When demand is high, doctors tend to see those patients who have the best insurance coverage. In a study of dermatologists in 12 metropolitan areas, half of dermatologist respondents offered appointments for Botox injections with a wait time of 8 days. This is in stark comparison to previous work that showed wait times of 26 days for evaluation of a skin cancer (a changing mole) in these same communities. (Resneck et al., Journal of American Academy of Dermatology, Volume 57, Issue 6, December 2007, Pages 985–989). A New York Times reporter interviewed practitioners and revealed, “For patients in need of services covered by Medicare, the typical wait to see a doctor was two or three weeks, and the appointments were made by answering machine. However, for Botox and other treatments not covered by Medicare (and for which patients pay the market price out of pocket), appointments to see those same doctors were often available on the same day, and they were made by live receptionists.”

Sounds like the same situations patients encounter in physician-owned and for-profit hospitals.

The tragedy is that most docs in physician-owned hospitals are delivering a level of service and quality that they could not muster in other settings. It is a testimony to the physicians, nurses, and staff at teaching hospitals that, in spite of the financial challenges facing their organizations, they respond so impressively to situations like the Boston Marathon bombings or the shooting in Arizona that injured Congresswoman Gabrielle Giffords; while purposely blind to the insurance status, color, or ethnicity of their patients.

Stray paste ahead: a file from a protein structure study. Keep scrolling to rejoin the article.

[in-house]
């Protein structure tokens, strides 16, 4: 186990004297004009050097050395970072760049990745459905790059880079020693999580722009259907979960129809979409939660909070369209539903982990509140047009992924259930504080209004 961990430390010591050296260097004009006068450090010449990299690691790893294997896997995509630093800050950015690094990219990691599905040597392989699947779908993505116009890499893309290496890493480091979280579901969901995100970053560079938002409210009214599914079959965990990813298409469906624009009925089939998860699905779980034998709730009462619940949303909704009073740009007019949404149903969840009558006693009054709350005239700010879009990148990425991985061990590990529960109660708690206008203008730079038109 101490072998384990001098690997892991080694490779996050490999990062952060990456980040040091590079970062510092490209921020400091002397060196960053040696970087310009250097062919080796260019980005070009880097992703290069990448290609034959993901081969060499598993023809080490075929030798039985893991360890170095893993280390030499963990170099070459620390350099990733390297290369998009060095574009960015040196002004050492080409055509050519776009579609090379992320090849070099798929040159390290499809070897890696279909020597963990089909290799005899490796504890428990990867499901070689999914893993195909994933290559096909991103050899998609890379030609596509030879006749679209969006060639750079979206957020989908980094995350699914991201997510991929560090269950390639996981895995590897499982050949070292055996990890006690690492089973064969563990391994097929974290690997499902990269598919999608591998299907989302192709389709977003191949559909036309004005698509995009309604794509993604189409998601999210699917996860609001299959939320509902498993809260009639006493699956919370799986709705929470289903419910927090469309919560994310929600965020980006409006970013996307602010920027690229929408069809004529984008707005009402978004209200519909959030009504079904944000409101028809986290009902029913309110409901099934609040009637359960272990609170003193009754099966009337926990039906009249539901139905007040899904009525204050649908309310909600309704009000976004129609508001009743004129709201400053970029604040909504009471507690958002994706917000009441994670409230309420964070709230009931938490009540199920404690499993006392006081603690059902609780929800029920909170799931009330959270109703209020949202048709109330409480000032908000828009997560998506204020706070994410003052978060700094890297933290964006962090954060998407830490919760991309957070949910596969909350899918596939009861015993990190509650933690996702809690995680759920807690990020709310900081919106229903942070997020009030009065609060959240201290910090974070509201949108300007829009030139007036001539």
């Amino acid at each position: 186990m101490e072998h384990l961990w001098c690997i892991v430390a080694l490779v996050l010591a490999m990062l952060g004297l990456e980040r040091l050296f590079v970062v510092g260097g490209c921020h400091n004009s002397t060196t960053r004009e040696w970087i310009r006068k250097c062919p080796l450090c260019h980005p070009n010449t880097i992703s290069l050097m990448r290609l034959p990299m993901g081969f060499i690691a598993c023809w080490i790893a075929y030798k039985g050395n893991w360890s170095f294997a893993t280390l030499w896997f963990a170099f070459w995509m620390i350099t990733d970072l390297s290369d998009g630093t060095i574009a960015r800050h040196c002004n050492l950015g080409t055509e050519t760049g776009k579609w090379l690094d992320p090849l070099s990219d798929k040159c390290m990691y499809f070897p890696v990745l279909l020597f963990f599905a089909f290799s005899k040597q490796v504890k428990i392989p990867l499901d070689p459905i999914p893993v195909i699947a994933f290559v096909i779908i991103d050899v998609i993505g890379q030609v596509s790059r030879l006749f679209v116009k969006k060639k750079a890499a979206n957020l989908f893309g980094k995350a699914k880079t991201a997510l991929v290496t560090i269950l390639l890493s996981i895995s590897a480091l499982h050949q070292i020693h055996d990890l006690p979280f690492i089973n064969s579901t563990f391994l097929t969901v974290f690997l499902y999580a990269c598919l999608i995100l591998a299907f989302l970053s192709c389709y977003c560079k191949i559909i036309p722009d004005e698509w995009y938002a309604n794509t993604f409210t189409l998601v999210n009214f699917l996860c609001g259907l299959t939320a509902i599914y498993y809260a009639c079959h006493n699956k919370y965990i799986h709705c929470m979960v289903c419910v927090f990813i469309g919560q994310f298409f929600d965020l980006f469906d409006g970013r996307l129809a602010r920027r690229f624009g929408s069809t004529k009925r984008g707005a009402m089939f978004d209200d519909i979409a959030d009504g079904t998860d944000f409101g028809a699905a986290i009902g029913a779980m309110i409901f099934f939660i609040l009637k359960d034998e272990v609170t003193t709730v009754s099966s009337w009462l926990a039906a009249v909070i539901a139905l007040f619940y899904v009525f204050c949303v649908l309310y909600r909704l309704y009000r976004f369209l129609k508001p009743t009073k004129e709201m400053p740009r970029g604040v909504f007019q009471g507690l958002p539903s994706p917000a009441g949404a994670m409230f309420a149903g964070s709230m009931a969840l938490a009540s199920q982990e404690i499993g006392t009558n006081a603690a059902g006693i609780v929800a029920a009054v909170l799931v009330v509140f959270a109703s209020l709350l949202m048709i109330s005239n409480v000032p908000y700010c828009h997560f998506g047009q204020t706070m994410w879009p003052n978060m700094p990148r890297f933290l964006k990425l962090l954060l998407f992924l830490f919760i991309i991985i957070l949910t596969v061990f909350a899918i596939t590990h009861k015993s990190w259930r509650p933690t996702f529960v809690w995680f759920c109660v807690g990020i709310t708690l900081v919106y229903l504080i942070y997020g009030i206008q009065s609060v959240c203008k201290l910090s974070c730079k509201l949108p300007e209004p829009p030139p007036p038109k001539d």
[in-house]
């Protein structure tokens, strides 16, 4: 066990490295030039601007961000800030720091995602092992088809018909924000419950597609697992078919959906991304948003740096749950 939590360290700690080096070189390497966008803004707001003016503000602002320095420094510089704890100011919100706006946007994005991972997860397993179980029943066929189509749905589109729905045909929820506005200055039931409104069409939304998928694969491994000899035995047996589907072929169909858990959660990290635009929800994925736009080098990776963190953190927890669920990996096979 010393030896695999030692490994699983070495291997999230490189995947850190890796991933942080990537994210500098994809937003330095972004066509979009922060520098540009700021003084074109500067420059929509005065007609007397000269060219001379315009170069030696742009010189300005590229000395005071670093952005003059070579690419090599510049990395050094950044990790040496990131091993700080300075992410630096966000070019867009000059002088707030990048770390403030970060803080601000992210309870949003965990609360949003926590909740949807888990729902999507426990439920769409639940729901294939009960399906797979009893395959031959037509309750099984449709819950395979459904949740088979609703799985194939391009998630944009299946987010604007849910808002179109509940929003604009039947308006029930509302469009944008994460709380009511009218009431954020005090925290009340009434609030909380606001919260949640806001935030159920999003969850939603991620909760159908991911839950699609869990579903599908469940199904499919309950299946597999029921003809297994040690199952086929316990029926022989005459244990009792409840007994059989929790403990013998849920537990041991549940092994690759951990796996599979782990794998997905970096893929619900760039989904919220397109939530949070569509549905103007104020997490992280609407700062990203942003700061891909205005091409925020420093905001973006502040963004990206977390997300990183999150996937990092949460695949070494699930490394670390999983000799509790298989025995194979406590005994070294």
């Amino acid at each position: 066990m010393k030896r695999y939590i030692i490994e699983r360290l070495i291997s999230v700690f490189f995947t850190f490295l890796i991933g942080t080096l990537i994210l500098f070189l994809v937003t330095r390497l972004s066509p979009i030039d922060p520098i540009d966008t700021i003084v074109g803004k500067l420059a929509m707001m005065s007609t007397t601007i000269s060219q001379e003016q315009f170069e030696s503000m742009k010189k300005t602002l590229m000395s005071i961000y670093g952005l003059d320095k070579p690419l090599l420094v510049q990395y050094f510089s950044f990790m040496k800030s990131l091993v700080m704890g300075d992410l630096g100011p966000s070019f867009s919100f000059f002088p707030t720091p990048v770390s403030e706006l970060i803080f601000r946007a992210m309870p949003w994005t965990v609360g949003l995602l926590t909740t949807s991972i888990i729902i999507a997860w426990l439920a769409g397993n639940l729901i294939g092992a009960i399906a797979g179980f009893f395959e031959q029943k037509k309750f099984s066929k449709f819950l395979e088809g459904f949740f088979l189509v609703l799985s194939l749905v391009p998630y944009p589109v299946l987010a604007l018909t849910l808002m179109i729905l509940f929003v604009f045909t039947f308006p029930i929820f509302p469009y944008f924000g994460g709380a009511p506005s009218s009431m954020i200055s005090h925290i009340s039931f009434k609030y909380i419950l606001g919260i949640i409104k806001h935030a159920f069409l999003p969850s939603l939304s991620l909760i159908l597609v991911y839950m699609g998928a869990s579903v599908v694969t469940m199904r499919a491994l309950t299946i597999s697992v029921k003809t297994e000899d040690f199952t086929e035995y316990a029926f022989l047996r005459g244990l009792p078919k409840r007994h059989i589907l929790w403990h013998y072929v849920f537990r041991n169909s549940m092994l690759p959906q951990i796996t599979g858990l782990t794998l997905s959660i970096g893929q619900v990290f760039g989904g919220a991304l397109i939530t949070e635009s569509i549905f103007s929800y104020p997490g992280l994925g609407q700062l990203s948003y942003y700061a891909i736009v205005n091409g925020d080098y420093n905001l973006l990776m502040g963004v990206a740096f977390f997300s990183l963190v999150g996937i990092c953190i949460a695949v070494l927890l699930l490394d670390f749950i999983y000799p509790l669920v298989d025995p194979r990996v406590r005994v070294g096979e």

I don’t think the architects of the Affordable Care Act envisioned their legacy to be one in which only the very affluent have prompt access to the kind of high-quality health care that historically has been available to the vast majority of Americans, while the rest endure long waits for appointments, poor quality, and rationing.

Joanne Conroy, MD, is Chief Health Care Officer at the Association of American Medical Colleges. She blogs at Wing of Zock. Follow her on Twitter @joanneconroymd.

2 replies »

  1. I have to disagree with your conclusions about the data on profit margins. Sadly, it fits with much of the data that is thrown around about healthcare today. Computers allow us to produce large volumes of data, but simple answers are not easily drawn from raw data.